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All Rules in Verbal Duels

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Dueling with Words

Source Ultimate Intrigue pg. 177
Often, how a duel starts and which duelist goes first is determined by the particulars of the scene. For instance, if the dueling PC is the defendant in a court case, she may be on the defensive, being forced to counter in the first exchange after the prosecution opens the duel. A PC trying to elicit the duke’s help may open the duel, asking for favor and presenting the case for why granting aid is in the duchy’s best interest. A playful battle of wits during a dinner party might start when the party’s host chooses a guest to begin the first exchange.

At the start of a verbal duel, each duelist gains a pool of determination. Determination is a mix of personal magnetism, native intelligence, the ability to gauge and react to an opponent’s tactics, and any other mitigating factors pertinent to the duel. As the verbal duel progresses, exchanges take place and the stakes increase. A duelist loses determination equal to the exchange’s ante each time she either concedes or loses an exchange. Other factors may also decrease a duelist’s determination. When a duelist’s determination is reduced to 0 or lower, the verbal duel ends with her defeat.

Determination: A duelist’s base determination is the average (rounded down) of her Intelligence, Wisdom, and Charisma modifiers (minimum 0) + her total Hit Dice.

Adjusting Determination: Circumstances and effects might increase this pool of determination points, at the GM’s discretion. For instance, for a particular type of verbal duel, it might make sense to use a single ability modifier rather than the average. For a longer verbal duel, especially at low levels, it might make sense to use the highest of a character’s three mental ability modifiers or even add two or all three together.

One of the main ways to adjust determination is to consider if one of the characters has a social advantage or disadvantage. While the GM is free to determine the particulars of a character’s social advantage or disadvantage in a situation, the four default categories are extreme advantage, significant advantage, significant disadvantage, and extreme disadvantage. A character at an extreme advantage multiplies her determination by 2 and gains 5 edges. A character with a significant advantage multiplies her determination by 1.5 and gains 3 edges. A character at a significant disadvantage multiplies her determination by 3/4. Finally, a character at an extreme disadvantage multiplies her determination by 1/2 and loses 3 of her starting edges (minimum 0).

Tactics

Source Ultimate Intrigue pg. 178
Tactics are the weapons of verbal dueling. At the start of each duel, each duelist can assign her skills to tactics that have those skills associated with them. A duelist can only assign a given skill to a single tactic, so if a duelist assigned Perform (oratory) to allegory, she couldn’t also assign it to emotional appeal. For the purpose of a verbal duel, a character calculates her associated skill bonus by adding her ranks in the skill (including the +3 bonus for having ranks in the skill if it is a class skill) and her Charisma modifier (regardless of which skill she chooses, unless she has the Ironclad Logic feat; see page 85). If she has other modifiers to the skill, they grant her edges (see above). The bard’s versatile performance ability allows two skills to use the bonus from a Perform skill, and a character with that ability can assign all three of those skills to different tactics, even though he technically might only have ranks in the Perform skill.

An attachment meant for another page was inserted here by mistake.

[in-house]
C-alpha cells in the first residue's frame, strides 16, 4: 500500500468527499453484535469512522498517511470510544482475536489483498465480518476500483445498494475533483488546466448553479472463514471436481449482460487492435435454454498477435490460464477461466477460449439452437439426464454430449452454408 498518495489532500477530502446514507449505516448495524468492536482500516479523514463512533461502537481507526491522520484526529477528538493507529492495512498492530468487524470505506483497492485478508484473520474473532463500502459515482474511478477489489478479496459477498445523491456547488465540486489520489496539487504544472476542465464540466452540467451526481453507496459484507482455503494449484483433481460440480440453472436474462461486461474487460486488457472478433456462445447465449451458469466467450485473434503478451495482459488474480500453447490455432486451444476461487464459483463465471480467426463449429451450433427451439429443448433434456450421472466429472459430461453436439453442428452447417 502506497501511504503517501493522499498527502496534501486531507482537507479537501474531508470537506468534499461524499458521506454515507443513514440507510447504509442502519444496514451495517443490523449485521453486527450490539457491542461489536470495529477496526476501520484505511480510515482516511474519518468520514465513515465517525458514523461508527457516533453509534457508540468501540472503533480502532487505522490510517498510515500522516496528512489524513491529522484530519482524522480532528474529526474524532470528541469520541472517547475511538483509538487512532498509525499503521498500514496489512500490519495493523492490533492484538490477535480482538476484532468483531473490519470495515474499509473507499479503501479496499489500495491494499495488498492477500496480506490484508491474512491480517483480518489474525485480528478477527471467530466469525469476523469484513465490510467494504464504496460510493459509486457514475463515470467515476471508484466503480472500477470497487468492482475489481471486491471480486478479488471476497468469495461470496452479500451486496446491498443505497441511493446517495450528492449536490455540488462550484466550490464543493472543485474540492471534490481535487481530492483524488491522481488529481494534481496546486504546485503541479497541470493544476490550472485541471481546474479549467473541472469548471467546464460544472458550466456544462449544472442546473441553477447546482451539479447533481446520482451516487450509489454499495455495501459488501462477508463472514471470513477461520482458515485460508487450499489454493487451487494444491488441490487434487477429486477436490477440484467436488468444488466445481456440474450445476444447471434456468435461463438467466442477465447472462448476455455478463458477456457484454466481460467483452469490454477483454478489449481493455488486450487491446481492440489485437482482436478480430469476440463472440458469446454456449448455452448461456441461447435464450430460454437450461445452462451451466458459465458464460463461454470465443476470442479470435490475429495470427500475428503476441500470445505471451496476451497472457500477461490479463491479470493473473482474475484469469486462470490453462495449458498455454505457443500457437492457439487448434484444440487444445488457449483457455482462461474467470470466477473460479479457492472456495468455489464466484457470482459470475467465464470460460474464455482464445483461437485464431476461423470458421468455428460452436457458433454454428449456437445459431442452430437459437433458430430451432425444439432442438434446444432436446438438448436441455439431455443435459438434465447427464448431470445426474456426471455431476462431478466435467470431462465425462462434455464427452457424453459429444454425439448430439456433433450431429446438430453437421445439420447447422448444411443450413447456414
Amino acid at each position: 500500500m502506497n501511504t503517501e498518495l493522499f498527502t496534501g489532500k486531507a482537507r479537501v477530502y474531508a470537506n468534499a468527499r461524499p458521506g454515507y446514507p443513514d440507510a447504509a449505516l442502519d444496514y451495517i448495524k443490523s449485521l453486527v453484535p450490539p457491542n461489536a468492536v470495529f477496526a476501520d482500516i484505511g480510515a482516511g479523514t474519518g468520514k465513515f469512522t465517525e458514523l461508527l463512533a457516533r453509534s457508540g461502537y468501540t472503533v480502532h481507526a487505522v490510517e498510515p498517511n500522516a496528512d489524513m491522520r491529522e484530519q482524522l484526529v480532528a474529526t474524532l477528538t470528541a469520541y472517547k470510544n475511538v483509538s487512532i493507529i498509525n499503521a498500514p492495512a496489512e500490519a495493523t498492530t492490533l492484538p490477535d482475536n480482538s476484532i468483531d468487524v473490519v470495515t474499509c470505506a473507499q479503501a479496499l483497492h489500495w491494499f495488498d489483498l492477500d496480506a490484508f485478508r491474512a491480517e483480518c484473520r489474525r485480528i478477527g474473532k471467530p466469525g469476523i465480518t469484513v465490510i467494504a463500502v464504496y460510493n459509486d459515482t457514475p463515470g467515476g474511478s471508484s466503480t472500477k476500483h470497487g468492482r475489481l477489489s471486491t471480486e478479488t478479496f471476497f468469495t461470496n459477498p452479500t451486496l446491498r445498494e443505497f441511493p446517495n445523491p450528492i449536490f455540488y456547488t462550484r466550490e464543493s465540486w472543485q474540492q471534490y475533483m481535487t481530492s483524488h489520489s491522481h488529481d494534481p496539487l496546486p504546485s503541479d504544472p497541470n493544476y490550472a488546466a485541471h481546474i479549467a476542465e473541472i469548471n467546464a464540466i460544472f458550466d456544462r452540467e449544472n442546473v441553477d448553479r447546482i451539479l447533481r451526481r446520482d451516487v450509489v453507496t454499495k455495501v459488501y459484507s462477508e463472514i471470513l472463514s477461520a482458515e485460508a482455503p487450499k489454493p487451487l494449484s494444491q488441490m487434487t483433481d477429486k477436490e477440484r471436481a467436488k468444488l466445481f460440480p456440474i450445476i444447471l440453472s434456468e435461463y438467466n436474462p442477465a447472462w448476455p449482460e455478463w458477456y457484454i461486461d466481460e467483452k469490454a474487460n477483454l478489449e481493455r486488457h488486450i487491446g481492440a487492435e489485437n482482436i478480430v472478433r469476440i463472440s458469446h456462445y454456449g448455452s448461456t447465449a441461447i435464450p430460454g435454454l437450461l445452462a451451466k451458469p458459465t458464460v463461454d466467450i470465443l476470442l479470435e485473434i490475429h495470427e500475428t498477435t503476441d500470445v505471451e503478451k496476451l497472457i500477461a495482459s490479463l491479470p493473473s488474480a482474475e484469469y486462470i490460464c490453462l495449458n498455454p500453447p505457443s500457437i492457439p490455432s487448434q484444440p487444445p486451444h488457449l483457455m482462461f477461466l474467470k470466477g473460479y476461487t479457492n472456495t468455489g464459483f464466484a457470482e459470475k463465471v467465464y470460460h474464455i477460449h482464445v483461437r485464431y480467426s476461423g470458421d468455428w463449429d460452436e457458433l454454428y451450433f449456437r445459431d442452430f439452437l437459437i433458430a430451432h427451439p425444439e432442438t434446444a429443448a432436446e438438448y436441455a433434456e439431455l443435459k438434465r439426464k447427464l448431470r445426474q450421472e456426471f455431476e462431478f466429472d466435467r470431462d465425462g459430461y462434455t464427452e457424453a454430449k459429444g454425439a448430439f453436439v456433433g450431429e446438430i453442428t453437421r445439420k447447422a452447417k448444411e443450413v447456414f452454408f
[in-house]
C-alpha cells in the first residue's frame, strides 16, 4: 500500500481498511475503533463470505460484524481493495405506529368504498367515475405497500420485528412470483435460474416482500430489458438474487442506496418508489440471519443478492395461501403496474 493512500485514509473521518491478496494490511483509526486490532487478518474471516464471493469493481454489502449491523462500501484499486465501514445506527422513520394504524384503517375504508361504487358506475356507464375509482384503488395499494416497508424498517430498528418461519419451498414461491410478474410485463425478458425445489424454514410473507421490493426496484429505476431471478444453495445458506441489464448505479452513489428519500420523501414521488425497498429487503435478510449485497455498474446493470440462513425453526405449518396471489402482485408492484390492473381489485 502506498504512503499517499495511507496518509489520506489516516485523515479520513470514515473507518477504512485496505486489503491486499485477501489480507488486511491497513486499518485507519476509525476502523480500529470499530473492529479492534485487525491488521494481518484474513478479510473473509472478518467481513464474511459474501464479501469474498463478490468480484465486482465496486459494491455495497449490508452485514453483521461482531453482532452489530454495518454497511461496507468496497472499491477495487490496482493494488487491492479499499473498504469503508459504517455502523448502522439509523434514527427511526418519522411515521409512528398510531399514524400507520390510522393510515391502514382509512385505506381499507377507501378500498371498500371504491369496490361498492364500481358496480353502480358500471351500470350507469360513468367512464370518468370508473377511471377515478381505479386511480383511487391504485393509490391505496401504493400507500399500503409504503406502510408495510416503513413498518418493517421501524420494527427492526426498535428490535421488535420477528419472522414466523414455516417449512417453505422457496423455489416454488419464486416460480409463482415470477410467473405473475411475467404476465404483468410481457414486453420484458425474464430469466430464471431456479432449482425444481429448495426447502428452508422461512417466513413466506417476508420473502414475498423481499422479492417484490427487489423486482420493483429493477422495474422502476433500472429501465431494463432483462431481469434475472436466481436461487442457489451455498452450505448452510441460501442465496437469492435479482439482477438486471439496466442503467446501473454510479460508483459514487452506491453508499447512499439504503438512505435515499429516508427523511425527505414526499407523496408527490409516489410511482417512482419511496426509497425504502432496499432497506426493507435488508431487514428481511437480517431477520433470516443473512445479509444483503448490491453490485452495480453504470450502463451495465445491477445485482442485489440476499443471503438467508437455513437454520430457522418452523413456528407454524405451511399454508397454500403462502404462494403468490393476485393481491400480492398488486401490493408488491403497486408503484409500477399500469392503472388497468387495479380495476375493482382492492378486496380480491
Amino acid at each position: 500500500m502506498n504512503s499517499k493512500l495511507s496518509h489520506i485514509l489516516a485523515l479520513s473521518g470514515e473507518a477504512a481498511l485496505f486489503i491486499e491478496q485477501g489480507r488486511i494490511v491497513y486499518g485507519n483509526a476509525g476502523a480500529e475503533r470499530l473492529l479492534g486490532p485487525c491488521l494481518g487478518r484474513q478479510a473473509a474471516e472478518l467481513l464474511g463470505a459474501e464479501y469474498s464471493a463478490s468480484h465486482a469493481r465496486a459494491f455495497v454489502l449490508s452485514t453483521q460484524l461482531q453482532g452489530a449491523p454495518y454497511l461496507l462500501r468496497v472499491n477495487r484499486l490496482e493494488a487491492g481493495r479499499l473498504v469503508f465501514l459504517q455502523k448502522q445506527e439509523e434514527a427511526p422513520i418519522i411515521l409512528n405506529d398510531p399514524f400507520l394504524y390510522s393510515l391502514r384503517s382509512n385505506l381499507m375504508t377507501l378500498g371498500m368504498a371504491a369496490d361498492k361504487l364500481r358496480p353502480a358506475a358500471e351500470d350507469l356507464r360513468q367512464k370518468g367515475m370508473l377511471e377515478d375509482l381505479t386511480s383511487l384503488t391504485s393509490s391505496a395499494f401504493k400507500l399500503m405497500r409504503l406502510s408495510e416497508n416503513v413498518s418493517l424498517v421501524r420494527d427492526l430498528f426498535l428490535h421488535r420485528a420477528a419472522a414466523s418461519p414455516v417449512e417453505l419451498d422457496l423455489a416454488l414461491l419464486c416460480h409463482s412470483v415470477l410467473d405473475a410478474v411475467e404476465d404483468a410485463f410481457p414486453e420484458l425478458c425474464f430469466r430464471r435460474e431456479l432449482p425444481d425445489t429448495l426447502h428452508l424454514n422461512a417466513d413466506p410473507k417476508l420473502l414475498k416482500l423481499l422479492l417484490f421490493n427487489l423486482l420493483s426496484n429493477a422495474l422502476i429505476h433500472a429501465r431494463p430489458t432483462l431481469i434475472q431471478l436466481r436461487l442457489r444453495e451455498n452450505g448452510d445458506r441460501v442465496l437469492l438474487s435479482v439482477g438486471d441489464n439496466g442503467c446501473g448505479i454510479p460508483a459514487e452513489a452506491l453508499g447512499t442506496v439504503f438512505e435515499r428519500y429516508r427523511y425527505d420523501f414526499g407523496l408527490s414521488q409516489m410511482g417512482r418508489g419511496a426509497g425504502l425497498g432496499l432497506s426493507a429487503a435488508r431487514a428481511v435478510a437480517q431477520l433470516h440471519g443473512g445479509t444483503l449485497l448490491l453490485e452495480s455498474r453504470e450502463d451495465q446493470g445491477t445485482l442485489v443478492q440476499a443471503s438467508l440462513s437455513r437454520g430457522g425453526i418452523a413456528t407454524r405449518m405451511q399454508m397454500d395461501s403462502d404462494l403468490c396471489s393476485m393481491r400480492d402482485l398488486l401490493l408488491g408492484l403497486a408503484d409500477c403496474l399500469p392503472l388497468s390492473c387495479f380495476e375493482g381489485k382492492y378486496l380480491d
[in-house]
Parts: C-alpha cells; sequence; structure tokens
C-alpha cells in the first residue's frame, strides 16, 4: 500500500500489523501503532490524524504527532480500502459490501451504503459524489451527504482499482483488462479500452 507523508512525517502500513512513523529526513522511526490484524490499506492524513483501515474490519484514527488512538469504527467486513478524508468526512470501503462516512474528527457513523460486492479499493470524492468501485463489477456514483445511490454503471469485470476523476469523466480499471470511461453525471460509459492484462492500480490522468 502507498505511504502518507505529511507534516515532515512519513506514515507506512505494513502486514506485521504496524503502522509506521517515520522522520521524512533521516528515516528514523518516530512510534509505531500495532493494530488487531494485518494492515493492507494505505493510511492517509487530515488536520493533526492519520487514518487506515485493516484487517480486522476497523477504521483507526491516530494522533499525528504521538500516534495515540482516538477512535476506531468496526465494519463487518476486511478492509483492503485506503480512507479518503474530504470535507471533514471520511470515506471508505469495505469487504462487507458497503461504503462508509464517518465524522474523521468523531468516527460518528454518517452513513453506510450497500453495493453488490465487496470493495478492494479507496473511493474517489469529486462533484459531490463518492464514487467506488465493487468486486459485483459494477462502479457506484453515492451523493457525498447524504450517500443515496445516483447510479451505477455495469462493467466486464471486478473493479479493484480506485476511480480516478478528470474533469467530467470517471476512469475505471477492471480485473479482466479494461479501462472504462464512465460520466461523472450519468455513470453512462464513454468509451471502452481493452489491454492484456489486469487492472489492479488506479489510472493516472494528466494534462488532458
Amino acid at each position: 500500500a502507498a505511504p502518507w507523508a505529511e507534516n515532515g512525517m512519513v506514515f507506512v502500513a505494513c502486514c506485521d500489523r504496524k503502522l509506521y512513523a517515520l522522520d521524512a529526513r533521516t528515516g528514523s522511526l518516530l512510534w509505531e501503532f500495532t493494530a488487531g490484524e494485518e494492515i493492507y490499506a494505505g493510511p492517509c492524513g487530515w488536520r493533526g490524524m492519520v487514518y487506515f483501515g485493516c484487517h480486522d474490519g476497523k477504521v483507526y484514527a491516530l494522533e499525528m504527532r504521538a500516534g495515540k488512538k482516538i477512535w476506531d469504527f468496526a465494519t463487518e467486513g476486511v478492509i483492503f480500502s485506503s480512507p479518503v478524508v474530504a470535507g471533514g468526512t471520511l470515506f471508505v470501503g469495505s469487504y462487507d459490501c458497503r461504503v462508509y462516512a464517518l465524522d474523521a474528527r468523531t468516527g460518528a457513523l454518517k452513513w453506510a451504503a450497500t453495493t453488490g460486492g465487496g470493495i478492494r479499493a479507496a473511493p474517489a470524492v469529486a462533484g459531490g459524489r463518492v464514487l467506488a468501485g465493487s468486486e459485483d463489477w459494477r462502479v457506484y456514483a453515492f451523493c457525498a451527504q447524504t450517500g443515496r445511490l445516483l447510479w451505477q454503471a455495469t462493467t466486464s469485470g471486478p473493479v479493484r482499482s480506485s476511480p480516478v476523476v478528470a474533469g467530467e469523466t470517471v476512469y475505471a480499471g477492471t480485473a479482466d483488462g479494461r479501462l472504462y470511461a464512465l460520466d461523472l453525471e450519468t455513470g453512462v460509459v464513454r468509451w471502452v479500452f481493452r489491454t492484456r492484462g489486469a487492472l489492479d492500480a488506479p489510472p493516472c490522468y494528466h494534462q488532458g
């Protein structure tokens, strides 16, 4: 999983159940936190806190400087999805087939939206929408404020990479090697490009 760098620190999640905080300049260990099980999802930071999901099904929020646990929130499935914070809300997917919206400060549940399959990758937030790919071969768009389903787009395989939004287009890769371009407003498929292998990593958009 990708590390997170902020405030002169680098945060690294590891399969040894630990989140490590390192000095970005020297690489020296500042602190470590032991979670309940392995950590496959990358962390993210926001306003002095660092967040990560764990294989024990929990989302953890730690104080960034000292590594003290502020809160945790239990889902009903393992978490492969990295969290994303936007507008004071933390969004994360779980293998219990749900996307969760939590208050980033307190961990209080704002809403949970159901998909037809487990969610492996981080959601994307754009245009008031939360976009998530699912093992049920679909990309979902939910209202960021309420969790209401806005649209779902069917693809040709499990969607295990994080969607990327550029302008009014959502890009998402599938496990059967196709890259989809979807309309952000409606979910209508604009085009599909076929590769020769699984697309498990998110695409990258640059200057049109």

A duelist might apply bonuses or penalties to a tactic’s associated skill check due to the audience’s bias, as well as from the following considerations.

Last Tactic: It’s often considered bad form and awkward to counter with the last tactic used against you. When you do so, you’ll take a –2 penalty on the associated skill check for the tactic. For instance, if your opponent uses mockery against you, countering with a mockery tactic is possible, but you take the –2 penalty on your associated skill check when you do.

Repetition of Tactics: Using the same tactic over and over again is not an effective way to win verbal duels. Over the course of a duel, each time you win an exchange with a particular tactic, you take a cumulative –2 penalty on all associated skill checks when you use the tactic again. At that point, the audience and your opponent have both seen some of the best you had to offer with that tactic.

Tactic Interaction: Some tactics are not as effective at countering other tactics. Others are more effective at countering specific tactics. For instance, it is harder to counter a logical argument with mockery, and most tactics have a hard time foiling a verbal trap set by baiting. Most tactic descriptions feature an “Interaction” entry detailing that tactic’s conflicts and synergies.

Optional Rule: Inspired Roleplaying